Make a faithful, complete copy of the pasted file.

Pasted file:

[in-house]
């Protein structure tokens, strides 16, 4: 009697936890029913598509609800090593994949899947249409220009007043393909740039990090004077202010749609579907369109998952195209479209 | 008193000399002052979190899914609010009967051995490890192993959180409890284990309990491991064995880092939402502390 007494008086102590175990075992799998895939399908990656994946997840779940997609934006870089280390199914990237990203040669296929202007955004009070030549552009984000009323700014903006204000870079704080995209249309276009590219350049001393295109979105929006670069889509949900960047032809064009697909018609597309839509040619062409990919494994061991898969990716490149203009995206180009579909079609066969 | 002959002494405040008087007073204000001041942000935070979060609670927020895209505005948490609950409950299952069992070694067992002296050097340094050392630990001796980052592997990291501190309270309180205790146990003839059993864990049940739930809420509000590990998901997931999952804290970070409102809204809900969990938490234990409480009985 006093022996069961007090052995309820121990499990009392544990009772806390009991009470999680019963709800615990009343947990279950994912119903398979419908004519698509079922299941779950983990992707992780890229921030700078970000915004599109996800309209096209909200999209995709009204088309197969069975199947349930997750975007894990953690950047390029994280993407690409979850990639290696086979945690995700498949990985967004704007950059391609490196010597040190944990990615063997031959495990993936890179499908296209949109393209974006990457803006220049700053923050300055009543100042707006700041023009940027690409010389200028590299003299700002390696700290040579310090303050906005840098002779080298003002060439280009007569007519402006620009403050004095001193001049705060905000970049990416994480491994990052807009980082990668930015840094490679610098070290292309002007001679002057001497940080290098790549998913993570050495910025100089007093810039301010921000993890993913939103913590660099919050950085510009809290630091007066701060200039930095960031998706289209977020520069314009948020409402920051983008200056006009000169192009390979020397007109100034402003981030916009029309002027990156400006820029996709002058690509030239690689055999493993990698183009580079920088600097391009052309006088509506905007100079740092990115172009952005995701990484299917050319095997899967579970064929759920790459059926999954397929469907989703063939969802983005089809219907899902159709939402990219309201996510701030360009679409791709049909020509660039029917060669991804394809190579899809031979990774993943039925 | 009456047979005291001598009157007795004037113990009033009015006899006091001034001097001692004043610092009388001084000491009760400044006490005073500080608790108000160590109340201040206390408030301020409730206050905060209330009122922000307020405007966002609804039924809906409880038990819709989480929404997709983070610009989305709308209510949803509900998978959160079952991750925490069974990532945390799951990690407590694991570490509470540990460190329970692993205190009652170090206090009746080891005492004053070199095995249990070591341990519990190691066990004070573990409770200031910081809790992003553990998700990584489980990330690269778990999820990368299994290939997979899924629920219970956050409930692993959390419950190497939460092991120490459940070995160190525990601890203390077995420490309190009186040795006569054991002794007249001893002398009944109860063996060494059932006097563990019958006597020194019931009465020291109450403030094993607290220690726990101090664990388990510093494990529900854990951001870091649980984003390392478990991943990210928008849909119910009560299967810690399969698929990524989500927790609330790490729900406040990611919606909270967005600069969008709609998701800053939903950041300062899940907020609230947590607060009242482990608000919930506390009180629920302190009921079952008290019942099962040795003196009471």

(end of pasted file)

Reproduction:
[in-house]
């Protein structure tokens, strides 16, 4: 009697936890029913598509609800090593994949899947249409220009007043393909740039990090004077202010749609579907369109998952195209479209 | 008193000399002052979190899914609010009967051995490890192993959180409890284990309990491991064995880092939402502390 007494008086102590175990075992799998895939399908990656994946997840779940997609934006870089280390199914990237990203040669296929202007955004009070030549552009984000009323700014903006204000870079704080995209249309276009590219350049001393295109979105929006670069889509949900960047032809064009697909018609597309839509040619062409990919494994061991898969990716490149203009995206180009579909079609066969 | 002959002494405040008087007073204000001041942000935070979060609670927020895209505005948490609950409950299952069992070694067992002296050097340094050392630990001796980052592997990291501190309270309180205790146990003839059993864990049940739930809420509000590990998901997931999952804290970070409102809204809900969990938490234990409480009985 006093022996069961007090052995309820121990499990009392544990009772806390009991009470999680019963709800615990009343947990279950994912119903398979419908004519698509079922299941779950983990992707992780890229921030700078970000915004599109996800309209096209909200999209995709009204088309197969069975199947349930997750975007894990953690950047390029994280993407690409979850990639290696086979945690995700498949990985967004704007950059391609490196010597040190944990990615063997031959495990993936890179499908296209949109393209974006990457803006220049700053923050300055009543100042707006700041023009940027690409010389200028590299003299700002390696700290040579310090303050906005840098002779080298003002060439280009007569007519402006620009403050004095001193001049705060905000970049990416994480491994990052807009980082990668930015840094490679610098070290292309002007001679002057001497940080290098790549998913993570050495910025100089007093810039301010921000993890993913939103913590660099919050950085510009809290630091007066701060200039930095960031998706289209977020520069314009948020409402920051983008200056006009000169192009390979020397007109100034402003981030916009029309002027990156400006820029996709002058690509030239690689055999493993990698183009580079920088600097391009052309006088509506905007100079740092990115172009952005995701990484299917050319095997899967579970064929759920790459059926999954397929469907989703063939969802983005089809219907899902159709939402990219309201996510701030360009679409791709049909020509660039029917060669991804394809190579899809031979990774993943039925 | 009456047979005291001598009157007795004037113990009033009015006899006091001034001097001692004043610092009388001084000491009760400044006490005073500080608790108000160590109340201040206390408030301020409730206050905060209330009122922000307020405007966002609804039924809906409880038990819709989480929404997709983070610009989305709308209510949803509900998978959160079952991750925490069974990532945390799951990690407590694991570490509470540990460190329970692993205190009652170090206090009746080891005492004053070199095995249990070591341990519990190691066990004070573990409770200031910081809790992003553990998700990584489980990330690269778990999820990368299994290939997979899924629920219970956050409930692993959390419950190497939460092991120490459940070995160190525990601890203390077995420490309190009186040795006569054991002794007249001893002398009944109860063996060494059932006097563990019958006597020194019931009465020291109450403030094993607290220690726990101090664990388990510093494990529900854990951001870091649980984003390392478990991943990210928008849909119910009560299967810690399969698929990524989500927790609330790490729900406040990611919606909270967005600069969008709609998701800053939903950041300062899940907020609230947590607060009242482990608000919930506390009180629920302190009921079952008290019942099962040795003196009471």